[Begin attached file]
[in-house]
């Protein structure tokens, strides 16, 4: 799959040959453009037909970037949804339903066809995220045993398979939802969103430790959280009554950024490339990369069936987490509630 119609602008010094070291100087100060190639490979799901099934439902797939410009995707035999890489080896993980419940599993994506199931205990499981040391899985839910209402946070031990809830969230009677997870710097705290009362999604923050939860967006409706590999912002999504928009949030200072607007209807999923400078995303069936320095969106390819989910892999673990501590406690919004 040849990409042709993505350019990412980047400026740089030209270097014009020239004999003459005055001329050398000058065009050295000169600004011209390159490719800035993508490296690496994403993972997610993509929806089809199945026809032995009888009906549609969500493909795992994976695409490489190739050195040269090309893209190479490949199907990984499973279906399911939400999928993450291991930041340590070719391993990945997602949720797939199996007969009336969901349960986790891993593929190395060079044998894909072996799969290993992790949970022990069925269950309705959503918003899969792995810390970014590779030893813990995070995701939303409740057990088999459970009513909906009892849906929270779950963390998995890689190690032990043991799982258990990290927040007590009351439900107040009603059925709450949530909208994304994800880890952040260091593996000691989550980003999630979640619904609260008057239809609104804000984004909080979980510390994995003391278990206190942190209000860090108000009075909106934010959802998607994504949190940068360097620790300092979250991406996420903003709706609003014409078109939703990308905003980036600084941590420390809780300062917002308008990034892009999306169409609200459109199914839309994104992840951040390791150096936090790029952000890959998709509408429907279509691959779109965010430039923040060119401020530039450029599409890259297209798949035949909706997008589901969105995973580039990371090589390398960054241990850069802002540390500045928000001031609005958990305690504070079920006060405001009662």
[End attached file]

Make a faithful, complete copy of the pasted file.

[in-house]
């Protein structure tokens, strides 16, 4: 799959040959453009037909970037949804339903066809995220045993398979939802969103430790959280009554950024490339990369069936987490509630 119609602008010094070291100087100060190639490979799901099934439902797939410009995707035999890489080896993980419940599993994506199931205990499981040391899985839910209402946070031990809830969230009677997870710097705290009362999604923050939860967006409706590999912002999504928009949030200072607007209807999923400078995303069936320095969106390819989910892999673990501590406690919004 040849990409042709993505350019990412980047400026740089030209270097014009020239004999003459005055001329050398000058065009050295000169600004011209390159490719800035993508490296690496994403993972997610993509929806089809199945026809032995009888009906549609969500493909795992994976695409490489190739050195040269090309893209190479490949199907990984499973279906399911939400999928993450291991930041340590070719391993990945997602949720797939199996007969009336969901349960986790891993593929190395060079044998894909072996799969290993992790949970022990069925269950309705959503918003899969792995810390970014590779030893813990995070995701939303409740057990088999459970009513909906009892849906929270779950963390998995890689190690032990043991799982258990990290927040007590009351439900107040009603059925709450949530909208994304994800880890952040260091593996000691989550980003999630979640619904609260008057239809609104804000984004909080979980510390994995003391278990206190942190209000860090108000009075909106934010959802998607994504949190940068360097620790300092979250991406996420903003709706609003014409078109939703990308905003980036600084941590420390809780300062917002308008990034892009999306169409609200459109199914839309994104992840951040390791150096936090790029952000890959998709509408429907279509691959779109965010430039923040060119401020530039450029599409890259297209798949035949909706997008589901969105995973580039990371090589390398960054241990850069802002540390500045928000001031609005958990305690504070079920006060405001009662």